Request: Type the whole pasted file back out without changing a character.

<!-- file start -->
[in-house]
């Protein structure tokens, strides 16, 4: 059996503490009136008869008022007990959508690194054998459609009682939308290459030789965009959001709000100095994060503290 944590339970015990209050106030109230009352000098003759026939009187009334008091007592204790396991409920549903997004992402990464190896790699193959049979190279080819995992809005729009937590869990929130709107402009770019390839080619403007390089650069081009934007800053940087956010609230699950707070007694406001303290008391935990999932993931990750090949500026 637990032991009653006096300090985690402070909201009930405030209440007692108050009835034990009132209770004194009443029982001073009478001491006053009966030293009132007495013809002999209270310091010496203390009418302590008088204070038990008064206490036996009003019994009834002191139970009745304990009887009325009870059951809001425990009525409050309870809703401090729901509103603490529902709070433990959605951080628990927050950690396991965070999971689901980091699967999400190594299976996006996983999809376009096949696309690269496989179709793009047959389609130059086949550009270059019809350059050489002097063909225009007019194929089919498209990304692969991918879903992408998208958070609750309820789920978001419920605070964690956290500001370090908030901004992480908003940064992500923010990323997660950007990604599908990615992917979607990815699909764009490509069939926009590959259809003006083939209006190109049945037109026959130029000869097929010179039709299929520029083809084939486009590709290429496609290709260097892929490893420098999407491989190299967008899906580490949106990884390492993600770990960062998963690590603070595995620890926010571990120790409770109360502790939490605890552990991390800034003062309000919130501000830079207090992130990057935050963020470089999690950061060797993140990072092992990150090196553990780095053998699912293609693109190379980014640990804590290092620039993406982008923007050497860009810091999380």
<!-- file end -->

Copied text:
[in-house]
């Protein structure tokens, strides 16, 4: 059996503490009136008869008022007990959508690194054998459609009682939308290459030789965009959001709000100095994060503290 944590339970015990209050106030109230009352000098003759026939009187009334008091007592204790396991409920549903997004992402990464190896790699193959049979190279080819995992809005729009937590869990929130709107402009770019390839080619403007390089650069081009934007800053940087956010609230699950707070007694406001303290008391935990999932993931990750090949500026 637990032991009653006096300090985690402070909201009930405030209440007692108050009835034990009132209770004194009443029982001073009478001491006053009966030293009132007495013809002999209270310091010496203390009418302590008088204070038990008064206490036996009003019994009834002191139970009745304990009887009325009870059951809001425990009525409050309870809703401090729901509103603490529902709070433990959605951080628990927050950690396991965070999971689901980091699967999400190594299976996006996983999809376009096949696309690269496989179709793009047959389609130059086949550009270059019809350059050489002097063909225009007019194929089919498209990304692969991918879903992408998208958070609750309820789920978001419920605070964690956290500001370090908030901004992480908003940064992500923010990323997660950007990604599908990615992917979607990815699909764009490509069939926009590959259809003006083939209006190109049945037109026959130029000869097929010179039709299929520029083809084939486009590709290429496609290709260097892929490893420098999407491989190299967008899906580490949106990884390492993600770990960062998963690590603070595995620890926010571990120790409770109360502790939490605890552990991390800034003062309000919130501000830079207090992130990057935050963020470089999690950061060797993140990072092992990150090196553990780095053998699912293609693109190379980014640990804590290092620039993406982008923007050497860009810091999380």